Gait / Movement

Pomeranians have a bouncy action, they move freely in a brisk manner that adds to a dog’s look of self-importance.


The Pomeranian forms a very strong bond with one person. Ideal for first time owners and more especially families. Poms may be tiny in stature, but they boast heaps of personality and are renowned for being total extroverts.  Being highly intelligent, the Pomeranian knows how to get their own way which is why they need to be well trained from a young age.

Poms are very quick to learn new things which includes the good and the bad.  If they are allowed to get their own way, they tend to show a more dominant side to their character.

It’s essential that puppies be well socialised from a young age for them to grow up to be well rounded, happy characters.  They have no idea of their size which can be a problem when they meet other dogs which they will happily take because it’s in their feisty nature to do so regardless of how big other dogs happen to be.

They do not like to be left on their own for short or long periods, which means they are not a good choice for people who spend a lot of their time out of the home.

What about playfulness?

Poms have a real sense of humour and because they love being the centre of attention, they like to entertain their owners with all the antics they get up to.  They remain very puppy-like well into their senior years which is one of the reasons they are such a joy to share a home with.

What about adaptability?

Pomeranians are adaptable little dogs and are just as happy living in an apartment in town as they are living in a house in the country.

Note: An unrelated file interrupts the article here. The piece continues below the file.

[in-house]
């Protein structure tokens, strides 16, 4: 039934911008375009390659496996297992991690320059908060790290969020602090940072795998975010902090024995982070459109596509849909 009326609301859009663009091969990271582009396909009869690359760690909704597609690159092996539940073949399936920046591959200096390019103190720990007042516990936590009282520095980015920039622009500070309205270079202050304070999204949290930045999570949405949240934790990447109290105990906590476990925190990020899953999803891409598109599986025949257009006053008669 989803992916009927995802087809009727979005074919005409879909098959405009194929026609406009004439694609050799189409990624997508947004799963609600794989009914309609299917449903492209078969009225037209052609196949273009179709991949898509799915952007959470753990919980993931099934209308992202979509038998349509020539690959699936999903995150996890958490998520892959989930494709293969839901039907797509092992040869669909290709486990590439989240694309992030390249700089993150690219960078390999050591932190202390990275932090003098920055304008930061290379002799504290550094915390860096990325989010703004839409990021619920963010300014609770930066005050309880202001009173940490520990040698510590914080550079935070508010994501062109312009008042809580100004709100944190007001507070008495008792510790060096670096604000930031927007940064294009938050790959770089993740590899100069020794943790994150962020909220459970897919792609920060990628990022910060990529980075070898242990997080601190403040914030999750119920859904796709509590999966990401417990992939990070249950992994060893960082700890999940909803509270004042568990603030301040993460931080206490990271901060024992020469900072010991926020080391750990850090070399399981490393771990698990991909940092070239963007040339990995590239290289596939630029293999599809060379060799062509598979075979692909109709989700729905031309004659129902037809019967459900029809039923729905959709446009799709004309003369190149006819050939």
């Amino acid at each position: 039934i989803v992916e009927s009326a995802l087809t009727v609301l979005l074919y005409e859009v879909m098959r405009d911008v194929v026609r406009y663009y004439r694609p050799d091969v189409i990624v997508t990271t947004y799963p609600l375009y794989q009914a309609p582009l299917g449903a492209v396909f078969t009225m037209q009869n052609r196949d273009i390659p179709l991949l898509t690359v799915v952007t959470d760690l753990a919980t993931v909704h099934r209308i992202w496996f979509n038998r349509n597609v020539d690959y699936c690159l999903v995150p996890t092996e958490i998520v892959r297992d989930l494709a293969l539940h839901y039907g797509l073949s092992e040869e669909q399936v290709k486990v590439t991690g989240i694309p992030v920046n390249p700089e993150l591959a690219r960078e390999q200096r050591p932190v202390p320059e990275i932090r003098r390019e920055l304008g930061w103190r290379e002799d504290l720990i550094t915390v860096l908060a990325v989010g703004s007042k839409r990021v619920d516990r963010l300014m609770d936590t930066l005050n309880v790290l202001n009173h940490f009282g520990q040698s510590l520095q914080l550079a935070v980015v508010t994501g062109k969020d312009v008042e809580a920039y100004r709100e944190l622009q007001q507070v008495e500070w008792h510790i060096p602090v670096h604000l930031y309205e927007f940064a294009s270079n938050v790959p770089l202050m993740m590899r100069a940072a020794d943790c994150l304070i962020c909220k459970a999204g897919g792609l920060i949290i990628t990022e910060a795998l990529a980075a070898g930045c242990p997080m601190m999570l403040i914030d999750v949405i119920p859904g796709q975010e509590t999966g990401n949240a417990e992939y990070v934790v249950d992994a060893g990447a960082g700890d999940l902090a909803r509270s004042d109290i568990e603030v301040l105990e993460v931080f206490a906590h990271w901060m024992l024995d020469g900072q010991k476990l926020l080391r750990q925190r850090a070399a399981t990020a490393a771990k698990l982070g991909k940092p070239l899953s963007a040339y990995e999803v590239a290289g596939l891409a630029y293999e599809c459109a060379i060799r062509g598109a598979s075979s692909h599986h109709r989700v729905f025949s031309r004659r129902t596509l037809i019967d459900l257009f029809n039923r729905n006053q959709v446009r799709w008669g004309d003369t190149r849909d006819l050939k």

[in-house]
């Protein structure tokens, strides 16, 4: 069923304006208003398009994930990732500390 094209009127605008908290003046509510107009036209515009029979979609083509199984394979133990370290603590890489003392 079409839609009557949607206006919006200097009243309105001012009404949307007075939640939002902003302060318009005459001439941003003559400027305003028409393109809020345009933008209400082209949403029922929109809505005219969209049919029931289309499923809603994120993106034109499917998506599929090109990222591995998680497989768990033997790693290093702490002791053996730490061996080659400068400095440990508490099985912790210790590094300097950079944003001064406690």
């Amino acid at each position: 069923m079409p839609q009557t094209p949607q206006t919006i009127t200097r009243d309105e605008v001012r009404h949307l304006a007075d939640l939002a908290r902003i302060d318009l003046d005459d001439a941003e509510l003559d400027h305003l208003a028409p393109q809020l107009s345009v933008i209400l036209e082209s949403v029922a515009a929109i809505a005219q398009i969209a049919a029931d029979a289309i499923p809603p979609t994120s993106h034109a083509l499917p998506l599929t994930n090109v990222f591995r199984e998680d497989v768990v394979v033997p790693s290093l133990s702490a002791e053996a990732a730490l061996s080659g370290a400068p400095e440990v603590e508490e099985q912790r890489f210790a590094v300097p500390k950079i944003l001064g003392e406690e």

Are Pomeranians good watchdogs?

A Pomeranian is always quick off the mark to let an owner know when they are strangers about or when they don’t like something that is going on in the environment.

Intelligence / Trainability

Known to be very intelligent little dogs, Poms are willing and eager to learn new things which means they are pretty easy to train.  However, they are known to be unpredictable at times which can make it a bit challenging to know how a Pom may react to something or someone.  Their training and education has to be consistent and always fair, but these tiny dogs need to be handled with a firm hand for them to understand who is boss and their place in the pack.

With this said, it can be quite a challenge to housetrain them with perseverance being the key to success.  It’s also important to nip any excessive barking in the bud because Poms love the sound of their own voices which is less of a “bark” and more of a shrill “yap”.  Puppies need to be taught the basic commands as early as possible so they understand the ground rules and boundaries.

Children and Other Pets

Pomeranians are outgoing and alert little dogs and they form strong bonds with their families.  However, they can be a little too over-protective which can become a problem especially when they are around the children and at meal times.

If they have been well socialised from a young age, they will accept being around other dogs although, they do tend to be a little “protective” around them which can lead to aggression.  They do not tolerate small pets and animals which means any contact should be well supervised.


The average life expectancy of a Pomeranian is between 12 and 16 years when properly cared for and fed an appropriate good quality diet to suit their ages.

Like so many other breeds, the Pomeranian is known to suffer from very few hereditary health issues and are known to be one of the hardiest of the toy breeds.  The conditions that seem to affect the breed the most  are worth knowing about includes the following: Luxating patella, Tracheal collapse, Insufficient closure of the fontanel.

Most especially these little dogs always need to fed a high energy food, as they use some much energy, they can get tired very quickly. If unnoticed this can sometime lead to hypoglycaemia. 

Pomeranians must not have open fontanels when they are fully mature although a 10-month old puppy’s skull might not have fully closed.

What about vaccinations?